Zebra2 has 4 regular filter modules with 23 modes and 4 cross-modulation filters (XMF) with 15 modes. Most of the regular filter modes sound very smooth and analog-like, and the module has a dedicated drive knob. However, the XMF modules are incredible. You can use two filters simultaneously in various modes, add distortion, and use FM via its extra input. There are five modes of distortion: XMF, Analogue, Biased, Eco, Folded. Here, the Biased mode emulates diode-based distortion, and the Folded mode introduces a Lo-Fi sound.
Zebra2 features 4 envelopes, 4 multi-stage envelopes generators (MSEG), 4 per-voice LFOs, and 2 global LFOs. The MSEG modules are envelope modules with 32 flexible segments instead of merely 4 (ADSR). Furthermore, Zebra2 also features 4 assignable XY pads, which are helpful during live performance to control multiple parameters at once.
You’ll find 21 effect processors in Zebra2. These include modulation FX, reverb, delay, compressor, parametric EQ, filters, etc. And you can apply up to six effects on either the master channel or on the 2 busses.
Zebra2 has a 16-step sequencer that functions similar to analog sequencers. You can create complex arpeggios using not only notes but up to two-parameter modulations per step. Using the glide feature along with modulated filters can create growling basslines or elegant, evolving arpeggios in no time.
The plugin is available for Windows 7 or higher 32-bit or 64-bit, macOS 10.9 or higher 64-bit only, and Linux. It comes in VST 2/3, AU, and AAX formats.
You can probably tell how gigantic Zebra2 truly is, and the sheer scale of it makes it intimidating to most people. However, the attempt to keep Zebra user-friendly is still laudable. Since it uses a modular workflow, you will not see all of the parameters simultaneously. Instead, you can focus on merely what you need.
So, Zebra2 can remain as simple or as complex as you want. Furthermore, the sound of Zebra2 is exceptionally smooth and sounds “realistic.” So, I would suggest it for softer music genres, film scores, media sound design, etc. Overall, it’s one of the absolute best synths on the market.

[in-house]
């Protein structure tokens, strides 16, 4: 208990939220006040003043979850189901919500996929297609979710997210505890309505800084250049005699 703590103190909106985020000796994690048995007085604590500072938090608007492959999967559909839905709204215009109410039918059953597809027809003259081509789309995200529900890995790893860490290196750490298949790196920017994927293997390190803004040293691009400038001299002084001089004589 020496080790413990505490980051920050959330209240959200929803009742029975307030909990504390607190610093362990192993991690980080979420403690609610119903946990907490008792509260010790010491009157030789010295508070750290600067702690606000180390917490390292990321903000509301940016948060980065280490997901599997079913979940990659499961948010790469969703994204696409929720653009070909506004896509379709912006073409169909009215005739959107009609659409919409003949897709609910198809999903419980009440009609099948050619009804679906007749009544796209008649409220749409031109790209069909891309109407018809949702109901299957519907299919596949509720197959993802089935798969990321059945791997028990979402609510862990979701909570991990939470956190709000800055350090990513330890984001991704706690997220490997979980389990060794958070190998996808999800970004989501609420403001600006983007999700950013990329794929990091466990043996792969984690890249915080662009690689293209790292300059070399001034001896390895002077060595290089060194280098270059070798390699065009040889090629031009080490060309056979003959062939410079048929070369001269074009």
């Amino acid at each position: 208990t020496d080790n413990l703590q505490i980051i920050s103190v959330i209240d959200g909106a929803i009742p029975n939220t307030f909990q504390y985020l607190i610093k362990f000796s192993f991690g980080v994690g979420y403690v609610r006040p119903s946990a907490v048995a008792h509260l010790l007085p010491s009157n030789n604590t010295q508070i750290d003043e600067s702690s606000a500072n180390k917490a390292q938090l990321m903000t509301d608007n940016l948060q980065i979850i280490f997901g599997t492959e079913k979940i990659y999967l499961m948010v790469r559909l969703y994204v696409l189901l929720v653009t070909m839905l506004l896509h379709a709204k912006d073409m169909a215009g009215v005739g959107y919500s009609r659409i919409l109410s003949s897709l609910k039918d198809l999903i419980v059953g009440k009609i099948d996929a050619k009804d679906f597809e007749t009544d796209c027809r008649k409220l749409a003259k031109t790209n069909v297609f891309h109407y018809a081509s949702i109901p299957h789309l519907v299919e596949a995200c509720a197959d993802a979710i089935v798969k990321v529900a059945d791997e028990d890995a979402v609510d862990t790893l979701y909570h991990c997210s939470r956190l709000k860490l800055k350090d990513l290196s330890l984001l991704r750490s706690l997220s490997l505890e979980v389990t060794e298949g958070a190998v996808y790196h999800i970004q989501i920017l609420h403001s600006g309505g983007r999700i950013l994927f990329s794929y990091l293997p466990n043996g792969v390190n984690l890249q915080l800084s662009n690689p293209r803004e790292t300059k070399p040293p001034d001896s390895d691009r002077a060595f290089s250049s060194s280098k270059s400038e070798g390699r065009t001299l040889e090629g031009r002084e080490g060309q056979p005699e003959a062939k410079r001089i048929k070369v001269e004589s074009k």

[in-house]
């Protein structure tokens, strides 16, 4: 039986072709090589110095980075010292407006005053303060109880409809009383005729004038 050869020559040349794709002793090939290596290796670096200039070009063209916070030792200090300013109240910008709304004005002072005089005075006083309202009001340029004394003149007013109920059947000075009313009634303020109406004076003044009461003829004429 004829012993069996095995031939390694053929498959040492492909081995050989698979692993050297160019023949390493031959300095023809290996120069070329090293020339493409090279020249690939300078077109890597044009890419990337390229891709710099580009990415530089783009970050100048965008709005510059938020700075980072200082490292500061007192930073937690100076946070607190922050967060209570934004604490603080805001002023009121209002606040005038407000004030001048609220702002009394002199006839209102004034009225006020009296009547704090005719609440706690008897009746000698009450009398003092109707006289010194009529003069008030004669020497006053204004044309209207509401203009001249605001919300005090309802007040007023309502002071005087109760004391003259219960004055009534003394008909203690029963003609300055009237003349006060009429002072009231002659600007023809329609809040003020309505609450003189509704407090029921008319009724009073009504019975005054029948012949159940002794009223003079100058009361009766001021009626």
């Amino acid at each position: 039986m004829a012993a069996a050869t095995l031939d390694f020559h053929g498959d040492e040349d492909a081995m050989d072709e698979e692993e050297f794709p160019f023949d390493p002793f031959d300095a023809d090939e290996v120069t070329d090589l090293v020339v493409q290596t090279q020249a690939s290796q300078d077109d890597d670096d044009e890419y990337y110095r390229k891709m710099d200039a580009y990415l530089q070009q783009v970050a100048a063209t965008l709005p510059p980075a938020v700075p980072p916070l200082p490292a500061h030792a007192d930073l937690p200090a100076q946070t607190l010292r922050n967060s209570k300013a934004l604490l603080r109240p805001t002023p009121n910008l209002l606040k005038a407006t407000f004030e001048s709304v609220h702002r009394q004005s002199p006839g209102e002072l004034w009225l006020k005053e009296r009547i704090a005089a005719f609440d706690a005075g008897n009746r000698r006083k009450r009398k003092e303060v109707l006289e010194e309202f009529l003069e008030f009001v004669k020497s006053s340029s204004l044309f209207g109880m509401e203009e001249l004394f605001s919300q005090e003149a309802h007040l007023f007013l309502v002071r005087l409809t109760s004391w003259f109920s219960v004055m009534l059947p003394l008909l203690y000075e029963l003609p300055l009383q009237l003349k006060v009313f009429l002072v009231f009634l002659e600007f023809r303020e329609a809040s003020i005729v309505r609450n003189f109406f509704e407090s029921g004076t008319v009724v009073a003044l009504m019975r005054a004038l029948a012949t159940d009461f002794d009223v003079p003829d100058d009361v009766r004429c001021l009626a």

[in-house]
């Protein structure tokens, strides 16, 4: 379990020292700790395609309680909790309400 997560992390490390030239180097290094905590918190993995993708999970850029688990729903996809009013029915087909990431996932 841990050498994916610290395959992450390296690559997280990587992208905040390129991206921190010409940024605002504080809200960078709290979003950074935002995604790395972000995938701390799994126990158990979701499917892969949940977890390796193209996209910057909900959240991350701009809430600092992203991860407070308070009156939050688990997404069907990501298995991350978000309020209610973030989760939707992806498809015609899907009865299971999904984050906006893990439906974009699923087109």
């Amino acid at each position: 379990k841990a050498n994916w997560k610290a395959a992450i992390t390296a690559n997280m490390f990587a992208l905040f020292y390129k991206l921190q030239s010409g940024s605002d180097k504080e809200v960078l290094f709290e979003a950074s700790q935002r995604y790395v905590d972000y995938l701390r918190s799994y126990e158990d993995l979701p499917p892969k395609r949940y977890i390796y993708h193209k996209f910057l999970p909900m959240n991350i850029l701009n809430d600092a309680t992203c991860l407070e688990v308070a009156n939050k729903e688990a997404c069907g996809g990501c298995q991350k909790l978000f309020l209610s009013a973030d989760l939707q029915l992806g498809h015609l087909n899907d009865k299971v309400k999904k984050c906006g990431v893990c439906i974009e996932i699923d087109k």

5. u-he ACE
More Info & Price (Trial Available)
This plugin prioritizes the analog sound and provides a genuine hardware-like workflow.
ACE is an abbreviation for Any Cable Everywhere, and it stands up to its name. It’s a compact synth plugin that can be both simple and complex. It has up to 16-voice polyphony and a fully resizable UI.
Furthermore, there are over 920 factory presets, making it an outstanding choice for beginners. However, note that it’s not the most straightforward synth to use, although the manual makes it a breeze.
- Analog Sound
There are two oscillators modeled on analog hardware in the plugin. They produce saw and pulse waves with PWM, sync, internal ring and cross/frequency modulation. One of them can also generate a sub-oscillator. Further, you can add up to 8-voice unison with ±2 octave individual detuning. At the bottom left, you’ll also find white and pink noise generators. Next, let’s talk about the filters. ACE employs two analog-style filters that support overdrive as well as self-oscillation.
ACE employs two envelopes and two LFOs. However, it also features a Mapping Generator on the Tweak page, which lets you draw shapes/patterns. You can use the shape for per-note modulation, step modulation, transform any modulation source, or even as the LFO 2 waveform. The generator syncs to the host to boot.
- Modular Nature
ACE is technically a semi-modular synth because of its fixed architecture. So, you can play it even without patching the cables. However, you can override the default routing by starting to patch. And as with hardware, you can use the signals from an LFO as an audio source and vice versa.
The plugin only features a few global effect processors: a chorus with four modes, a stereo delay, and a treble and bass control. The delay can be synced to the host without any patching.
The plugin is available for Windows 7 or higher 32-bit or 64-bit, macOS 10.9 or higher 64-bit, and Linux. It comes in VST 2/3, AU, and AAX formats.
ACE appears to be geared towards beginners, but it still might be too complicated out of the box. Experimenting with the cables is highly rewarding, but you do need to know what you are doing. That’s when the oscilloscope visualizer at the top of the interface comes in handy.
Furthermore, the portamento features multiple glide options, which I found super useful for basslines. Overall, thanks to its large number of presets and the detailed manual, I think it’s a worthy investment for beginners, who can use the presets while learning this evergreen instrument.
As a final note, though, ACE can be very CPU intensive because of its analog models.
6. u-he Podolski
Podolski is a free and simple virtual analog synthesizer by u-he.